A routine is something you HAVE to do. It does not have any thought, or love, and you end up on auto-pilot just doing something because you have to.
A ritual is something more meaningful, beautiful, well thought out, delivered with care, kindness, and something that children enjoy and want to be actively involved in.
If you think back to your own childhood, it is the rituals that are imprinted into your memory because it was something you looked forward to and enjoyed. It was special and meaningful.
Do you often smell a particular smell, or hear a particular song and it instantly takes you back to a joyful time? What was it that made it special? Think about when you have a bath. Do you just jump in, with the lights on? Or do you add in bubble bath, light candles, a face mask, and sink in to soak with a good book? How does this make you feel?
A ritual is something that happens regularly and is what you look forward to. This is the same for children in our care. Children don’t choose to be in care, and even though they are having a great time, it is up to us to take the boring every day and inject a little bit of sparkle and magic. After all, children deserve the best.
As educators, teachers, parents, and caregivers, we need to ensure every day is special and that children have something special to look forward to.
“It is not enough to say we love the child, they must feel the results of the care”
What does a ritual look like?
Rituals require a little bit of thoughtful planning and time, but they are easy and fun to introduce.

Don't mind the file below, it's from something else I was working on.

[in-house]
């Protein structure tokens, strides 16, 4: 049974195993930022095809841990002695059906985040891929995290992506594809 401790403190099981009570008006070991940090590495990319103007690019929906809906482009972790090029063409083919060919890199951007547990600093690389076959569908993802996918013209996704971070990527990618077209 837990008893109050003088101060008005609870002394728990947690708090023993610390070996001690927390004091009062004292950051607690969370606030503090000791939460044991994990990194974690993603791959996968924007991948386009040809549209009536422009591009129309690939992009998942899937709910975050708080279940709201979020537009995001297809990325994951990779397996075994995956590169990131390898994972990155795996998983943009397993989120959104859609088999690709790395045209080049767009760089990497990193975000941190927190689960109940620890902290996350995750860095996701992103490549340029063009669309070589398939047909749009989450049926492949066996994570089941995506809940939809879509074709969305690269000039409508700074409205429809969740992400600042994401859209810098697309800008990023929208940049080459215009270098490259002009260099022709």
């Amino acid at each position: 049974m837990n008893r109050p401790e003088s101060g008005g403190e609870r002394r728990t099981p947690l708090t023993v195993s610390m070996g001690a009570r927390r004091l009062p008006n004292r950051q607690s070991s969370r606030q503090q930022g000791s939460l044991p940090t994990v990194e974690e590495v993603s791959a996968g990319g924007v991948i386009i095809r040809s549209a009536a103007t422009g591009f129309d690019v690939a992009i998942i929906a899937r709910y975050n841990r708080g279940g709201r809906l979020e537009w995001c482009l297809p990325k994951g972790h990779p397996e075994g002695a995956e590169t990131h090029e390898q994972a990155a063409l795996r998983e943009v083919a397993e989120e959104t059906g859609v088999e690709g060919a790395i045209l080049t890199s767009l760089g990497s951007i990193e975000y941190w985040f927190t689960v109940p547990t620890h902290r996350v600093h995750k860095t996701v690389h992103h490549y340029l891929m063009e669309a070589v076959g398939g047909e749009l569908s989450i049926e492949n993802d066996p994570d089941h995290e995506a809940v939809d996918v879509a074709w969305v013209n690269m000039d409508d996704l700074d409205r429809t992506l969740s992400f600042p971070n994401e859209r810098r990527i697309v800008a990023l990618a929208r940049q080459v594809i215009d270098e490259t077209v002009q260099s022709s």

Meal times are one of the easiest ways to inject a bit of magic into the mundane. Imagine sitting down to lunch with just your lunch box on the table. BORING! How about taking the extra few minutes to be prepared and lay out a table cloth, some warm lavender infused flannels for washing the face, a beautiful centre-piece, some calm lighting, some herbal tea, and real crockery (yes glass).
Involve the children in this process also and let them help set the table. This allows children to contribute to their environment and gives them a sense a belonging within the group. You’ll be amazed at how the authentic conversations and sense of calm will follow!
One-on-one rituals such as a nappy change or sleep time, can also be transformed from something clinical, to a time that a child looks forward to. Try singing the same special song, setting a relaxing environment, allowing the child to be involved, drawing the curtains, a special foot massage before bed, having a child’s special cuddly ready, essential oils in a diffuser or calming relaxing music. In the words of Kimberley Crisp… “It is about being prepared in head, heart, and hands”.